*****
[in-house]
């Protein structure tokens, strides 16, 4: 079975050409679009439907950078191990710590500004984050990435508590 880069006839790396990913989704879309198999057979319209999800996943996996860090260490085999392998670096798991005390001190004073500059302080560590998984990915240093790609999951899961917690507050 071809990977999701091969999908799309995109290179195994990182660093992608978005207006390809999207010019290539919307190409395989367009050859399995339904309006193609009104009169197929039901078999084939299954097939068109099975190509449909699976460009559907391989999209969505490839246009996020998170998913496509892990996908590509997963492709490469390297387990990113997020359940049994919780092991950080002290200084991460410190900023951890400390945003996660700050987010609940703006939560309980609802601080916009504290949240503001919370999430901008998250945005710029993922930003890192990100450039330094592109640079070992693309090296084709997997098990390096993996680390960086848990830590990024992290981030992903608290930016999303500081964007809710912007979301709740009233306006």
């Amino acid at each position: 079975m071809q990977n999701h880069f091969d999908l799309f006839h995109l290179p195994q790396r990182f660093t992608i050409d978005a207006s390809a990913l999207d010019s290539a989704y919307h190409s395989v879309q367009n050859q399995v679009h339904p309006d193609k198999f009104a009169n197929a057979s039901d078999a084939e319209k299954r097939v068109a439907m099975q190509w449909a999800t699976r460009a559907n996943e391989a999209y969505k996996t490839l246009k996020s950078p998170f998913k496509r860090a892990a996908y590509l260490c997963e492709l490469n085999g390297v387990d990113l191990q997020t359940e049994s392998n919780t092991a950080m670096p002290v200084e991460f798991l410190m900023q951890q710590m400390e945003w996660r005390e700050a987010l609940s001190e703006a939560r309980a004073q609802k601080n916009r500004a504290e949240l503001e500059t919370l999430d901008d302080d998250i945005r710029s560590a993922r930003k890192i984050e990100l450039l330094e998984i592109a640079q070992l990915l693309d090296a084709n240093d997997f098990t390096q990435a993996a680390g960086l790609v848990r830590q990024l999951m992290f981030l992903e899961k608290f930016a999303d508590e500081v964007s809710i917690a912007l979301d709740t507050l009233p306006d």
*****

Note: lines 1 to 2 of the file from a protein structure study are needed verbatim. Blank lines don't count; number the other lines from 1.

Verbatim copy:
[in-house]
């Protein structure tokens, strides 16, 4: 079975050409679009439907950078191990710590500004984050990435508590 880069006839790396990913989704879309198999057979319209999800996943996996860090260490085999392998670096798991005390001190004073500059302080560590998984990915240093790609999951899961917690507050 071809990977999701091969999908799309995109290179195994990182660093992608978005207006390809999207010019290539919307190409395989367009050859399995339904309006193609009104009169197929039901078999084939299954097939068109099975190509449909699976460009559907391989999209969505490839246009996020998170998913496509892990996908590509997963492709490469390297387990990113997020359940049994919780092991950080002290200084991460410190900023951890400390945003996660700050987010609940703006939560309980609802601080916009504290949240503001919370999430901008998250945005710029993922930003890192990100450039330094592109640079070992693309090296084709997997098990390096993996680390960086848990830590990024992290981030992903608290930016999303500081964007809710912007979301709740009233306006």